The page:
Within about a month of my recovery, my father went into the hospital, and shortly thereafter I got the dreaded phone call saying he was going into hospice care. At the same time this was going on, my husband and I had to be apart while he worked out of town, he ended up having to have minor surgery, and I found myself on another healthy eating regimen, probably because I needed something else to think about and hold onto.
I flew up to see my father on a Wednesday, and by Friday he was gone. I flew home, went to my kitchen, and ate everything in sight. The strict healthy eating plan was in the garbage, but that was the last time I ever tried to restrict my food intake, and the last time I ever binged.
Shortly after my dad’s passing, my husband came back home. Within a month we saw the plus sign on an at-home pregnancy test. Being pregnant was even more of a life-changer, especially in the way that I saw my body. My body was amazing! It was carrying my child! Of course during this time I fed it what it needed and continued to be kind to it. I also started pursuing things that were important to me again — creating art, coaching, writing, and being of service to others.
On December 2nd, 2013, we learned we were having a baby girl, and within days I threw my scale in the trash. There was no way on earth I was going to let my daughter ever think that I measured my worth by a number on a little box. Nor was I ever going to let her see me obsess about what I ate.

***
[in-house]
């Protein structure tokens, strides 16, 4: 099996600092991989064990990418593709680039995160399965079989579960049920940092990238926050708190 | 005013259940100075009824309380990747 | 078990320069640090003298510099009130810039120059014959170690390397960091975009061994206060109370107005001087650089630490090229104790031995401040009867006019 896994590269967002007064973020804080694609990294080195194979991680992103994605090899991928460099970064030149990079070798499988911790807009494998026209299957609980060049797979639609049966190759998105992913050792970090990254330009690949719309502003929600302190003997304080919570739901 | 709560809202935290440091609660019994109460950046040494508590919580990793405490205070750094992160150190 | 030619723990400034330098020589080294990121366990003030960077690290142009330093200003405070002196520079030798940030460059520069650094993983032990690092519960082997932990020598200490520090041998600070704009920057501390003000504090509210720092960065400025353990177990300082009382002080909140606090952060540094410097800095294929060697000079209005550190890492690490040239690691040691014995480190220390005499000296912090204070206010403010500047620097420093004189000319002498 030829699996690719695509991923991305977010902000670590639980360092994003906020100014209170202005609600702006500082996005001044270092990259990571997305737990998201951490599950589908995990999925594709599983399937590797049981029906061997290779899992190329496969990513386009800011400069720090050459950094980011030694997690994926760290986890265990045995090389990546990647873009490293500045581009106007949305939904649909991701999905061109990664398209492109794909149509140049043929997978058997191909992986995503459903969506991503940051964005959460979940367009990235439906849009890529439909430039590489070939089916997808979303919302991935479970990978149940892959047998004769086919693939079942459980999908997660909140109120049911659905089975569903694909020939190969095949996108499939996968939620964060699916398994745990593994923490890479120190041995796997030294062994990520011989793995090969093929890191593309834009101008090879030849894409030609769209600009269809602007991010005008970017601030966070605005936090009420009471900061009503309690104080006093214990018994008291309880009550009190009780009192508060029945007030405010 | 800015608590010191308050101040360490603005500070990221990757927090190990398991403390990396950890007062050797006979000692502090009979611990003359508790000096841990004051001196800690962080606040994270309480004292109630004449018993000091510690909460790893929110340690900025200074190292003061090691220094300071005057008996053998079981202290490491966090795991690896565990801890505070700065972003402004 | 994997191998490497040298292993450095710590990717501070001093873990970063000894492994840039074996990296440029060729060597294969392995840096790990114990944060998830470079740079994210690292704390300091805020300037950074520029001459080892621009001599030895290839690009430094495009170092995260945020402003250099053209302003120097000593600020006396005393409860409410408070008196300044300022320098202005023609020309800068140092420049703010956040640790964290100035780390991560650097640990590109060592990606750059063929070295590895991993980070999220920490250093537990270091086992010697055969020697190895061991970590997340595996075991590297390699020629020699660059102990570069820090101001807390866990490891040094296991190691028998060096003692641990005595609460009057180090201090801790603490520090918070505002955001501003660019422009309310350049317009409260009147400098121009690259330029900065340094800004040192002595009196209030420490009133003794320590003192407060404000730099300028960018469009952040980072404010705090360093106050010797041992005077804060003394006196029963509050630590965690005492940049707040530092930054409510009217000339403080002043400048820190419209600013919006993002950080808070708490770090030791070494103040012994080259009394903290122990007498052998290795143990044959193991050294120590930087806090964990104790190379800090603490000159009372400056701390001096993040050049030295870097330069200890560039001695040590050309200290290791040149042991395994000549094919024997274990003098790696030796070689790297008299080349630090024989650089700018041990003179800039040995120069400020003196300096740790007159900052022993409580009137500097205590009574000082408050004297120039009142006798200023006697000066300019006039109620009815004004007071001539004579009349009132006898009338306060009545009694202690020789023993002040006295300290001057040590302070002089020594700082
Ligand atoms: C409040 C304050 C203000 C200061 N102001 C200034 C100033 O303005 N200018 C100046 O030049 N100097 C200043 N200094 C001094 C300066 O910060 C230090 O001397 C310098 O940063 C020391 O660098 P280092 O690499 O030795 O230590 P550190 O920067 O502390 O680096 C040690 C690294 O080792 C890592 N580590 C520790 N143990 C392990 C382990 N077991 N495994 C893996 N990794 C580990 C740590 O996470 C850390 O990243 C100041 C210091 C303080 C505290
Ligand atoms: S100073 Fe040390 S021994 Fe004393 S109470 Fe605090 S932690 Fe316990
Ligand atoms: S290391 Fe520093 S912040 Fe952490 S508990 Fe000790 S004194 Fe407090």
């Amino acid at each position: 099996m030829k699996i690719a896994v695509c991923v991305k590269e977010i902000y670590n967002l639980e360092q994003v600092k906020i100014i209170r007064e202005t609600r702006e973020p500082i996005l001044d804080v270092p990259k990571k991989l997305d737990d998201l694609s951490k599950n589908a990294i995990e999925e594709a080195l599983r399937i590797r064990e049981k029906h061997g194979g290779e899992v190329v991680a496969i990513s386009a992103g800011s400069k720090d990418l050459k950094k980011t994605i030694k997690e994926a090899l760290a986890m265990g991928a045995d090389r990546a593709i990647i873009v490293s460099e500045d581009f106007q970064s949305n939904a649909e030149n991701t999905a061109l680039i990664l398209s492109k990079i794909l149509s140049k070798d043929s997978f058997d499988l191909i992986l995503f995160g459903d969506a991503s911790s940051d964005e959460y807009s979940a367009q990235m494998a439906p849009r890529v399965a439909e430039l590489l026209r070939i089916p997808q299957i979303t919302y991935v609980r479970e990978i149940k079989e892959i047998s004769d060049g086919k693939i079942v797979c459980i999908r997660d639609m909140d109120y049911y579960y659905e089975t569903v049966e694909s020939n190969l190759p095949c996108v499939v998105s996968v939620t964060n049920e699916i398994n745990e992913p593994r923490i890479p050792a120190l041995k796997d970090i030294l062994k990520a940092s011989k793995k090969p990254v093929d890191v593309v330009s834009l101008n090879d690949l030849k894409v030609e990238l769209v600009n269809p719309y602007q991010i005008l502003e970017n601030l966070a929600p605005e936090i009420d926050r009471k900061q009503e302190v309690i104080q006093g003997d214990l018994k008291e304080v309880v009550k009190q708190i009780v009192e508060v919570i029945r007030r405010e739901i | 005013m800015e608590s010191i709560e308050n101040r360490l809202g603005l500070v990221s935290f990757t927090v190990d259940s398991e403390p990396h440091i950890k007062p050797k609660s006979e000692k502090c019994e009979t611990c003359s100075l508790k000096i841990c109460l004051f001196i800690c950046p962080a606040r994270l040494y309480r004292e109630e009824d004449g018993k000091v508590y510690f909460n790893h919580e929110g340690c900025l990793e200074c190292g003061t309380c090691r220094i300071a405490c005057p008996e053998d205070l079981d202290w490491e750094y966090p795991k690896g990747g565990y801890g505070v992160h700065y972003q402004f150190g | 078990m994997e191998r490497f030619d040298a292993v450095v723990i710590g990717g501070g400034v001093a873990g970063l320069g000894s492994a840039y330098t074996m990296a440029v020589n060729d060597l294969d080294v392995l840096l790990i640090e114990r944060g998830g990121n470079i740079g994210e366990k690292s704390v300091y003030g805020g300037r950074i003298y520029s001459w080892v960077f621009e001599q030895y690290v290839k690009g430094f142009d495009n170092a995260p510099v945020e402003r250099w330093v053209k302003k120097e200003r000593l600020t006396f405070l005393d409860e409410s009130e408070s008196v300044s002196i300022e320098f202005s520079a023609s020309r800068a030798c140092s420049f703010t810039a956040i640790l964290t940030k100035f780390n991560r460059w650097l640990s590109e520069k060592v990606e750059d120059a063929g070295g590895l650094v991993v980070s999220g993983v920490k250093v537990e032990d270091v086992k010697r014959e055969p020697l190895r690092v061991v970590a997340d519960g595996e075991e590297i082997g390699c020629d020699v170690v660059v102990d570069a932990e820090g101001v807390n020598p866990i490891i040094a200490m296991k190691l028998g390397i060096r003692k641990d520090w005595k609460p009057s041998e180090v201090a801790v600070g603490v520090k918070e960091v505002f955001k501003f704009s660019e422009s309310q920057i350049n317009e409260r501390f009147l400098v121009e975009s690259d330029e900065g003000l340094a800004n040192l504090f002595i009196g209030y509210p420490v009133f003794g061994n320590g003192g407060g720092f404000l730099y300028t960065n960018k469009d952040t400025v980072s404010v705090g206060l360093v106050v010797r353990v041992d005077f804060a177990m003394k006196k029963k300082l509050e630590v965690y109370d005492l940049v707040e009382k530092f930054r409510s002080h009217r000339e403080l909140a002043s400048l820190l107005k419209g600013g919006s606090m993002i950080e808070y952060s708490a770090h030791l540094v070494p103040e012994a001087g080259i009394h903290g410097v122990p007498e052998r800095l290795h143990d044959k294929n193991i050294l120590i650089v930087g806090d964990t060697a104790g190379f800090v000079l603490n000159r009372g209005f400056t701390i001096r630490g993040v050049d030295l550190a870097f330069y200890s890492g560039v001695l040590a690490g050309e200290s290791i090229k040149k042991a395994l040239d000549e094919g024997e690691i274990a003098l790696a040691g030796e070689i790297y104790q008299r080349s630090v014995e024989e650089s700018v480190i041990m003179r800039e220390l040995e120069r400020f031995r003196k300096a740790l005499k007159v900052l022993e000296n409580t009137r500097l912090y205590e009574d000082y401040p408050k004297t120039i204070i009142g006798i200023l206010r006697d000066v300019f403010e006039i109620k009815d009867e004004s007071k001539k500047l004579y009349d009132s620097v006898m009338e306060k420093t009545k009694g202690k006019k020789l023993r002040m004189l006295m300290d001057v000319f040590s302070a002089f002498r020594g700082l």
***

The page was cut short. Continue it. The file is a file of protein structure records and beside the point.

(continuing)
Now I feel free and peaceful around food. I still love conventionally healthy food, but I’m not afraid of cookies or fat anymore. There is no one thing that cured me; it was a series of events and learnings.
It was believing that I was lovable as I was. It was giving up dieting. It was realizing that life is short. It was understanding that life is precious. It was seeing how amazing my body truly is. It was figuring out that there is more to life than worrying about my figure, and that I have many amazing things to share with the world.
In short, stepping away from something that detracted and distracted from living life (dieting, worrying about my body), and embracing things that enhanced my life and allowed me to be fully present for it that ultimately helped me recover.